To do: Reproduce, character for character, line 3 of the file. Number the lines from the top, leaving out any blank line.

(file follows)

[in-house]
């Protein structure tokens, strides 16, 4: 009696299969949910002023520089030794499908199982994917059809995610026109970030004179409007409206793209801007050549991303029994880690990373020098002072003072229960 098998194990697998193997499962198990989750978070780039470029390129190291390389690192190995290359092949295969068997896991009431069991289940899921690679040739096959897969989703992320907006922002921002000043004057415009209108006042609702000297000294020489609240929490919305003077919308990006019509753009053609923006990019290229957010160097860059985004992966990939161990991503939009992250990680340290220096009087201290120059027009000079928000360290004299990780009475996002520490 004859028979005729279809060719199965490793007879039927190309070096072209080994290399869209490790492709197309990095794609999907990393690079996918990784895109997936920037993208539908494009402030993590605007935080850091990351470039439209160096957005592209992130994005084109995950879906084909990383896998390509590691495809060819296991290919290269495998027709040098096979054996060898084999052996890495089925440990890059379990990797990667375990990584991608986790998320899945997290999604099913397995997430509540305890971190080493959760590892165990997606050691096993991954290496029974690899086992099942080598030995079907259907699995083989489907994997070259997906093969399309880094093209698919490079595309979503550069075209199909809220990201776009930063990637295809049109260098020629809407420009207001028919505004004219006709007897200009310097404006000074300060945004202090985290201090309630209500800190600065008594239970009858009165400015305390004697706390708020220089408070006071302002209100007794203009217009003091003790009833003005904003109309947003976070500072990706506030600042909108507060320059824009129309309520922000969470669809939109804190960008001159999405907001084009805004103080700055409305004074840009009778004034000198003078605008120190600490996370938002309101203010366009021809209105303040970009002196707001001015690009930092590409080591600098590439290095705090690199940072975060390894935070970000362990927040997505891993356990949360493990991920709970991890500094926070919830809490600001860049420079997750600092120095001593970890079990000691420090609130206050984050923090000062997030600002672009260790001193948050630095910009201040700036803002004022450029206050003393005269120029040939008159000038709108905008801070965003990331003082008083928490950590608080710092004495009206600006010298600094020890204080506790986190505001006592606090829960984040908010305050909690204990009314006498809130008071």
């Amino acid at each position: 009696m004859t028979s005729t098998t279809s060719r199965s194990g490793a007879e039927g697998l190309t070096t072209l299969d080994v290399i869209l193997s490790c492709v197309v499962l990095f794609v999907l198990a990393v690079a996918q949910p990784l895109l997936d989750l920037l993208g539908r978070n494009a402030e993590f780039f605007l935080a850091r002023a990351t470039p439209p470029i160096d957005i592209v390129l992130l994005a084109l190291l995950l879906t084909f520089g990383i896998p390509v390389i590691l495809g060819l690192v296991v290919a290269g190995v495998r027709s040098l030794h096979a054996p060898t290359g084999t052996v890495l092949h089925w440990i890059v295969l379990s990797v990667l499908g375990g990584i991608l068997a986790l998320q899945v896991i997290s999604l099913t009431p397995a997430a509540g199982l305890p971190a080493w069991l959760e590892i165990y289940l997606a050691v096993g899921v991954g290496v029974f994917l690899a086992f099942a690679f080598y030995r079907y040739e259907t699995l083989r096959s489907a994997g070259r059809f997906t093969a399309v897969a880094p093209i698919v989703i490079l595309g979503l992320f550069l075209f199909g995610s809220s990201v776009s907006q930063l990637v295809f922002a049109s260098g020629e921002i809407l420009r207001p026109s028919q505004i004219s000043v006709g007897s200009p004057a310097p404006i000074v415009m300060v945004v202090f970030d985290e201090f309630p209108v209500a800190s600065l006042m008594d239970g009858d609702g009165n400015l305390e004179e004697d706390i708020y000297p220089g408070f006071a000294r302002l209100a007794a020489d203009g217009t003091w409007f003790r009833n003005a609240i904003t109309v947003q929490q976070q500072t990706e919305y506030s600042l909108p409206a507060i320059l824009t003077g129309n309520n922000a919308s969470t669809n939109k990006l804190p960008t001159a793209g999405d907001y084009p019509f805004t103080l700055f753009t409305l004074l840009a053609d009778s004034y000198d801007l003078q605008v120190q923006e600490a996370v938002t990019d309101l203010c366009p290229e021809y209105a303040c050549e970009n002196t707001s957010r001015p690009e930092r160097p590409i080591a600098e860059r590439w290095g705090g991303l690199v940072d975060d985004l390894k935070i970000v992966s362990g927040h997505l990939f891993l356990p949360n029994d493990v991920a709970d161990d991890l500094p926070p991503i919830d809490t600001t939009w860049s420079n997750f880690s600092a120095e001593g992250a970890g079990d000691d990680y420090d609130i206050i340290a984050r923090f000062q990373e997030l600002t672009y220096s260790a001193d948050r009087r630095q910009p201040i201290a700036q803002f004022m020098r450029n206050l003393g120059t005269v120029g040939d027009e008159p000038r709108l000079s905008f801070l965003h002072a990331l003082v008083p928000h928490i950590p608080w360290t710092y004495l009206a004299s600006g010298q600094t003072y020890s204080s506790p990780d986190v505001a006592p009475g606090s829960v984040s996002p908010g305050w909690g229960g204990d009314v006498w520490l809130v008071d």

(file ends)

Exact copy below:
């Amino acid at each position: 009696m004859t028979s005729t098998t279809s060719r199965s194990g490793a007879e039927g697998l190309t070096t072209l299969d080994v290399i869209l193997s490790c492709v197309v499962l990095f794609v999907l198990a990393v690079a996918q949910p990784l895109l997936d989750l920037l993208g539908r978070n494009a402030e993590f780039f605007l935080a850091r002023a990351t470039p439209p470029i160096d957005i592209v390129l992130l994005a084109l190291l995950l879906t084909f520089g990383i896998p390509v390389i590691l495809g060819l690192v296991v290919a290269g190995v495998r027709s040098l030794h096979a054996p060898t290359g084999t052996v890495l092949h089925w440990i890059v295969l379990s990797v990667l499908g375990g990584i991608l068997a986790l998320q899945v896991i997290s999604l099913t009431p397995a997430a509540g199982l305890p971190a080493w069991l959760e590892i165990y289940l997606a050691v096993g899921v991954g290496v029974f994917l690899a086992f099942a690679f080598y030995r079907y040739e259907t699995l083989r096959s489907a994997g070259r059809f997906t093969a399309v897969a880094p093209i698919v989703i490079l595309g979503l992320f550069l075209f199909g995610s809220s990201v776009s907006q930063l990637v295809f922002a049109s260098g020629e921002i809407l420009r207001p026109s028919q505004i004219s000043v006709g007897s200009p004057a310097p404006i000074v415009m300060v945004v202090f970030d985290e201090f309630p209108v209500a800190s600065l006042m008594d239970g009858d609702g009165n400015l305390e004179e004697d706390i708020y000297p220089g408070f006071a000294r302002l209100a007794a020489d203009g217009t003091w409007f003790r009833n003005a609240i904003t109309v947003q929490q976070q500072t990706e919305y506030s600042l909108p409206a507060i320059l824009t003077g129309n309520n922000a919308s969470t669809n939109k990006l804190p960008t001159a793209g999405d907001y084009p019509f805004t103080l700055f753009t409305l004074l840009a053609d009778s004034y000198d801007l003078q605008v120190q923006e600490a996370v938002t990019d309101l203010c366009p290229e021809y209105a303040c050549e970009n002196t707001s957010r001015p690009e930092r160097p590409i080591a600098e860059r590439w290095g705090g991303l690199v940072d975060d985004l390894k935070i970000v992966s362990g927040h997505l990939f891993l356990p949360n029994d493990v991920a709970d161990d991890l500094p926070p991503i919830d809490t600001t939009w860049s420079n997750f880690s600092a120095e001593g992250a970890g079990d000691d990680y420090d609130i206050i340290a984050r923090f000062q990373e997030l600002t672009y220096s260790a001193d948050r009087r630095q910009p201040i201290a700036q803002f004022m020098r450029n206050l003393g120059t005269v120029g040939d027009e008159p000038r709108l000079s905008f801070l965003h002072a990331l003082v008083p928000h928490i950590p608080w360290t710092y004495l009206a004299s600006g010298q600094t003072y020890s204080s506790p990780d986190v505001a006592p009475g606090s829960v984040s996002p908010g305050w909690g229960g204990d009314v006498w520490l809130v008071d």